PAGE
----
Sunday, October 16, 2016

Hunter's (Super) Moon - https disappears ;-)

Conspiracy theorists are predicting that Mondays blood moon and a prophesied meteor strike will spell the end of civilisation but this eruption wont put your mind at ease. The cataclysmic event saw a gigantic ash cloud ascend into the atmosphere with lava spewing from the Calbuco volcano in Chile and electrical lightning storms adding to the sense of impending doom SUPER BLOOD MOON 

Via The Register: “GlobalSign has performed a postmortem examination on how, as one of the world’s root certificate authorities, it managed to break a chunk of the web. The New Hampshire, US-based biz has to date sold 2.5 million SSL/TLS certificates to websites around the world. This week, it inadvertently smashed its own chain of trust: it effectively made its customers’ certs appear untrustworthy in the eyes of web browsers and apps globally. This prevented many people from being able to access secure websites and online services large and small, from Wikipedia and the Financial Times to GlobalSign’s own servers.”

The past few months have been very kind to us sky-watchers, with Africa’s stunning 'ring of fire', a harvest eclipse, and an elusive black moonNow we get to see the Moon get huge and bright orange in the night sky, because a hunter's moon and a supermoon are set to combine on the night of October 15 to 16 in the northern hemisphere.
If you’re having trouble keeping tabs on all the different types of 'moons' we've got now - blood moonblue moonblack moon, anyone? - the only thing you really need to remember when it comes to a hunter’s moon is how awesome the colour will be.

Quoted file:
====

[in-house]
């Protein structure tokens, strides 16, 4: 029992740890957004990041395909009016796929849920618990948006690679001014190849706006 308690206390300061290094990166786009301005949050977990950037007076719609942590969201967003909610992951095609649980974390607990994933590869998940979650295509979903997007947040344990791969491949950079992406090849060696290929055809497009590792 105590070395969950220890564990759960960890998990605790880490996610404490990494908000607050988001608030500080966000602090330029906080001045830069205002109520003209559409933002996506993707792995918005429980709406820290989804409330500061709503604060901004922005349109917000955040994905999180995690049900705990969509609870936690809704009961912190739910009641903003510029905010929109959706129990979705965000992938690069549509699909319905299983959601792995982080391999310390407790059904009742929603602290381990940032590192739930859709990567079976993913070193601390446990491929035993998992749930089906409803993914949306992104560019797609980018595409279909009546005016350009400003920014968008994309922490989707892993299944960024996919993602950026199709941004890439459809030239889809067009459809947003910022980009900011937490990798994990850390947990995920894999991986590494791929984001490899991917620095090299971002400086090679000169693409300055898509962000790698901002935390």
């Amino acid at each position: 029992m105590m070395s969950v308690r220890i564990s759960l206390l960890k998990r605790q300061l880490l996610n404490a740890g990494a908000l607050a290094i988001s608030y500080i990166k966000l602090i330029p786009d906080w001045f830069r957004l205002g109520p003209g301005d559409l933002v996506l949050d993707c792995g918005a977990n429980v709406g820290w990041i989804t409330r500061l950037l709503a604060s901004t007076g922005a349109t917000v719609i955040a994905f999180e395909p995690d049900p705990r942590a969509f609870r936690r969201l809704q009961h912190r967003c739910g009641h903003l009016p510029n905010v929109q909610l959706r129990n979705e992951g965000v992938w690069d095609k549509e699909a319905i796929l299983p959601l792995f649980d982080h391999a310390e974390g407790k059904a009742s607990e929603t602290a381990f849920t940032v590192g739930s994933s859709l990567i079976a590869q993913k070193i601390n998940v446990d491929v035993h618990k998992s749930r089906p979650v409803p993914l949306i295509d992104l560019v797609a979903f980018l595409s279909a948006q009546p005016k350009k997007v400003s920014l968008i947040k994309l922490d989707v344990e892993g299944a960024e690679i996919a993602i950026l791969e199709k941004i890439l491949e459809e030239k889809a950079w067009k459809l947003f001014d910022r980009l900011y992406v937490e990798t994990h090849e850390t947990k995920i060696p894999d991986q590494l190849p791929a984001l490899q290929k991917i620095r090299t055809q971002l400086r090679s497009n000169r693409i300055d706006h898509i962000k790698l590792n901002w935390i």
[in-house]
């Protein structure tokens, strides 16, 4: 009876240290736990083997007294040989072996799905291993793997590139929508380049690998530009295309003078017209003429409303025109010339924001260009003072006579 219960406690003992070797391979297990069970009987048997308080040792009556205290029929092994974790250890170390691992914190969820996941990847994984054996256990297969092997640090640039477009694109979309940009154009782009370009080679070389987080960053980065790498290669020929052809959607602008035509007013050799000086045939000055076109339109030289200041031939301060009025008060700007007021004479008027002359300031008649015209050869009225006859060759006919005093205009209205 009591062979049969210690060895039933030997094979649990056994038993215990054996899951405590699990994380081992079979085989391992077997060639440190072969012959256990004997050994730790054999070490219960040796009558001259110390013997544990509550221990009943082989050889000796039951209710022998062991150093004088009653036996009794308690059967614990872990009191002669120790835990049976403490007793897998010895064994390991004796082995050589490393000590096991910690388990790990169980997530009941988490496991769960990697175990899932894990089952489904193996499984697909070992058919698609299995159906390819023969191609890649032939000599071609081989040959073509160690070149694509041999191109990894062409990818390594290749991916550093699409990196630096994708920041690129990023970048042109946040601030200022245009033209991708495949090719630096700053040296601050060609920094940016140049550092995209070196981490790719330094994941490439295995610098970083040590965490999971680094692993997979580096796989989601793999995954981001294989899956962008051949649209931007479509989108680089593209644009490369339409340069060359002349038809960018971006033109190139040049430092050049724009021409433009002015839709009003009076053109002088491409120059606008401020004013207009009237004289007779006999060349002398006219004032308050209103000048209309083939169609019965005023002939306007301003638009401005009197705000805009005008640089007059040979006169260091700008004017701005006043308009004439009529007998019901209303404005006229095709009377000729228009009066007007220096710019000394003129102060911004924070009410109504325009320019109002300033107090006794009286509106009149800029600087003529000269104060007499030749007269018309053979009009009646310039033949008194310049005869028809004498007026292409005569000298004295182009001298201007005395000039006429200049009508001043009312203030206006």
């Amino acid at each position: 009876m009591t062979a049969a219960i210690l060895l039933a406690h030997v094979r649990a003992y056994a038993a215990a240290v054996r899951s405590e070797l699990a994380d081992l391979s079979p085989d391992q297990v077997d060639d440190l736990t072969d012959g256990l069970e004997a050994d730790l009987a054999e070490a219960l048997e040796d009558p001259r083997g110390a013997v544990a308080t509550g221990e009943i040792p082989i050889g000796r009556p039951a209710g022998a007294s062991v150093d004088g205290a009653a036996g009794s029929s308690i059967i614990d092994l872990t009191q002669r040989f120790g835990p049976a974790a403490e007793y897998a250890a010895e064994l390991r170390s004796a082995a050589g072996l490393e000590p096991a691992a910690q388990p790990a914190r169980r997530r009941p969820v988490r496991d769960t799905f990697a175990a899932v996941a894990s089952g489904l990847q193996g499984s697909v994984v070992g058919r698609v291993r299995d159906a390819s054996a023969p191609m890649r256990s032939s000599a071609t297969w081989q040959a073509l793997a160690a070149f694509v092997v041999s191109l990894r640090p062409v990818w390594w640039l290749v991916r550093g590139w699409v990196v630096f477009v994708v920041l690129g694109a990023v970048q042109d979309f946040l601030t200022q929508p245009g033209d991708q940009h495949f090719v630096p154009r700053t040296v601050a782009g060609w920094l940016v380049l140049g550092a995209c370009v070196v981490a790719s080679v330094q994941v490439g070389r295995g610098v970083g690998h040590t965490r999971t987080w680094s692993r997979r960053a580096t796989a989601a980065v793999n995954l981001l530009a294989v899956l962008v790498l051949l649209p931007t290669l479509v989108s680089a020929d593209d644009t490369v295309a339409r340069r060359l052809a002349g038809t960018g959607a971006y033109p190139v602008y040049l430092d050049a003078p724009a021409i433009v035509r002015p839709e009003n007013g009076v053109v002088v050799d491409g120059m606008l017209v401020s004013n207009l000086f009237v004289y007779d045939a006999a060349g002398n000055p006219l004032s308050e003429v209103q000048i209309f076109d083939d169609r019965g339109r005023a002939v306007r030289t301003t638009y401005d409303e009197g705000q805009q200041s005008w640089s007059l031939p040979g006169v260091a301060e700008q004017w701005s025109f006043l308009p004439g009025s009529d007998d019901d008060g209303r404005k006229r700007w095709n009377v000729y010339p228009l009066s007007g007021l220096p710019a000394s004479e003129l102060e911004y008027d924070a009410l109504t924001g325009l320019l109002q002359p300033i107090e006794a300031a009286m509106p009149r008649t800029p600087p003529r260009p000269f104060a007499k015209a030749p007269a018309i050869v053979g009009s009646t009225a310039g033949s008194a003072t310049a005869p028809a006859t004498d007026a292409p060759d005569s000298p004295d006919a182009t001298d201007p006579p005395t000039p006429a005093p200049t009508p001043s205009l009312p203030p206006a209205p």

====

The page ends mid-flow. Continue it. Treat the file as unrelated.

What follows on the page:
Sometimes referred to as a blood moon - because no one can decide on just one definition for all these fancy names - a hunter’s moon rises much earlier in the evening than usual, creating a shorter gap between sunset and moonrise.
As Matt Williams explains for Universe Today, the Moon typically rises 50 minutes later each day, but the hunter’s moon rises 30 to 35 minutes later, giving us more light during the transition from night to day.  Traditionally, that meant hunters and farmers had extra moonlight to work by - hence the name, hunter’s moon.
Hunter's Supermoon

Hunter's Supermoon astronomy

From our vantage point, we'll get to see a reddish full moon that'll appear quite a bit fuller and brighter, and that'll rise only about 30 to 35 minutes later each day. That's typical for a Hunter's Moon—which comes around annually—but this year is extra special thanks to this baby's supermoon status. 2016's Hunter's Moon just happens to come right around the moon's closest point to Earth during its orbit this month, so it'll appear even closer than a typical Hunter's Moon.
For us on the East Coast, the best time to see the moon is at 12:23 a.m. tonight/early tomorrow morning. In New York, moonrise is at 6:18 p.m.